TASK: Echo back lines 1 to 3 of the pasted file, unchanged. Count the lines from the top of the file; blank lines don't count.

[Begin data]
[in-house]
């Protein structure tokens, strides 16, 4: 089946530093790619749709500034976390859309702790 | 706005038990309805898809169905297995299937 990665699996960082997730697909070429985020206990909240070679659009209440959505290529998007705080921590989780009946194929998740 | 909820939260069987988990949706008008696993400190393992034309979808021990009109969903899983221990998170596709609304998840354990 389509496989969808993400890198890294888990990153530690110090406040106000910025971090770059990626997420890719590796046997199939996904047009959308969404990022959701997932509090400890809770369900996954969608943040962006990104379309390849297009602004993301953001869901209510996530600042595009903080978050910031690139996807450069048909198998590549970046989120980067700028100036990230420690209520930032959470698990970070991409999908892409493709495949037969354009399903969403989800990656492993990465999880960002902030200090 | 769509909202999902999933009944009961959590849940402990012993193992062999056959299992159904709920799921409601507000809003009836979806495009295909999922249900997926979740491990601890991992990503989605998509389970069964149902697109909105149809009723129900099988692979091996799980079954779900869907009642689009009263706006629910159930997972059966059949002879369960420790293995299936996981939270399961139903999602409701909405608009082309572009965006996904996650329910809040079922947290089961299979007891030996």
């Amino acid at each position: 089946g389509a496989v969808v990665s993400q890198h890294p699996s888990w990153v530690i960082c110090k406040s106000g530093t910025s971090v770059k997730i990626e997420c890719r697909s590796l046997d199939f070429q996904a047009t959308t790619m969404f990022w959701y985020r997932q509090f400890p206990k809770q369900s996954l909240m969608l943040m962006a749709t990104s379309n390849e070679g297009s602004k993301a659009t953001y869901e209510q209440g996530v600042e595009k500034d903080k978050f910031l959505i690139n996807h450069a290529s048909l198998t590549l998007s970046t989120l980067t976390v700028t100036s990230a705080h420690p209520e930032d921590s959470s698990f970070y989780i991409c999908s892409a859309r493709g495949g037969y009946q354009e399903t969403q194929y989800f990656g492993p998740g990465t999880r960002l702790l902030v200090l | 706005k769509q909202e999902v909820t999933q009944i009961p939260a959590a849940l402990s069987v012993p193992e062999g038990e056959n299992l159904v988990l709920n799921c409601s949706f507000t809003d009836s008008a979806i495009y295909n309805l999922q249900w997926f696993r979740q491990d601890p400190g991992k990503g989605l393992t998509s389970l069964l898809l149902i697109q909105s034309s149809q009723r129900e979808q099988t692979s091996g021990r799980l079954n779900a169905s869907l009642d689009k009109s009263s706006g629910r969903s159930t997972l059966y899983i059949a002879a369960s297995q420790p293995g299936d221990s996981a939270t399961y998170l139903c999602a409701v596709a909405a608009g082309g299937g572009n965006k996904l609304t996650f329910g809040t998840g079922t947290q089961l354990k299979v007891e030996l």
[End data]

[in-house]
């Protein structure tokens, strides 16, 4: 089946530093790619749709500034976390859309702790 | 706005038990309805898809169905297995299937 990665699996960082997730697909070429985020206990909240070679659009209440959505290529998007705080921590989780009946194929998740 | 909820939260069987988990949706008008696993400190393992034309979808021990009109969903899983221990998170596709609304998840354990 389509496989969808993400890198890294888990990153530690110090406040106000910025971090770059990626997420890719590796046997199939996904047009959308969404990022959701997932509090400890809770369900996954969608943040962006990104379309390849297009602004993301953001869901209510996530600042595009903080978050910031690139996807450069048909198998590549970046989120980067700028100036990230420690209520930032959470698990970070991409999908892409493709495949037969354009399903969403989800990656492993990465999880960002902030200090 | 769509909202999902999933009944009961959590849940402990012993193992062999056959299992159904709920799921409601507000809003009836979806495009295909999922249900997926979740491990601890991992990503989605998509389970069964149902697109909105149809009723129900099988692979091996799980079954779900869907009642689009009263706006629910159930997972059966059949002879369960420790293995299936996981939270399961139903999602409701909405608009082309572009965006996904996650329910809040079922947290089961299979007891030996």
């Amino acid at each position: 089946g389509a496989v969808v990665s993400q890198h890294p699996s888990w990153v530690i960082c110090k406040s106000g530093t910025s971090v770059k997730i990626e997420c890719r697909s590796l046997d199939f070429q996904a047009t959308t790619m969404f990022w959701y985020r997932q509090f400890p206990k809770q369900s996954l909240m969608l943040m962006a749709t990104s379309n390849e070679g297009s602004k993301a659009t953001y869901e209510q209440g996530v600042e595009k500034d903080k978050f910031l959505i690139n996807h450069a290529s048909l198998t590549l998007s970046t989120l980067t976390v700028t100036s990230a705080h420690p209520e930032d921590s959470s698990f970070y989780i991409c999908s892409a859309r493709g495949g037969y009946q354009e399903t969403q194929y989800f990656g492993p998740g990465t999880r960002l702790l902030v200090l | 706005k769509q909202e999902v909820t999933q009944i009961p939260a959590a849940l402990s069987v012993p193992e062999g038990e056959n299992l159904v988990l709920n799921c409601s949706f507000t809003d009836s008008a979806i495009y295909n309805l999922q249900w997926f696993r979740q491990d601890p400190g991992k990503g989605l393992t998509s389970l069964l898809l149902i697109q909105s034309s149809q009723r129900e979808q099988t692979s091996g021990r799980l079954n779900a169905s869907l009642d689009k009109s009263s706006g629910r969903s159930t997972l059966y899983i059949a002879a369960s297995q420790p293995g299936d221990s996981a939270t399961y998170l139903c999602a409701v596709a909405a608009g082309g299937g572009n965006k996904l609304t996650f329910g809040t998840g079922t947290q089961l354990k299979v007891e030996l």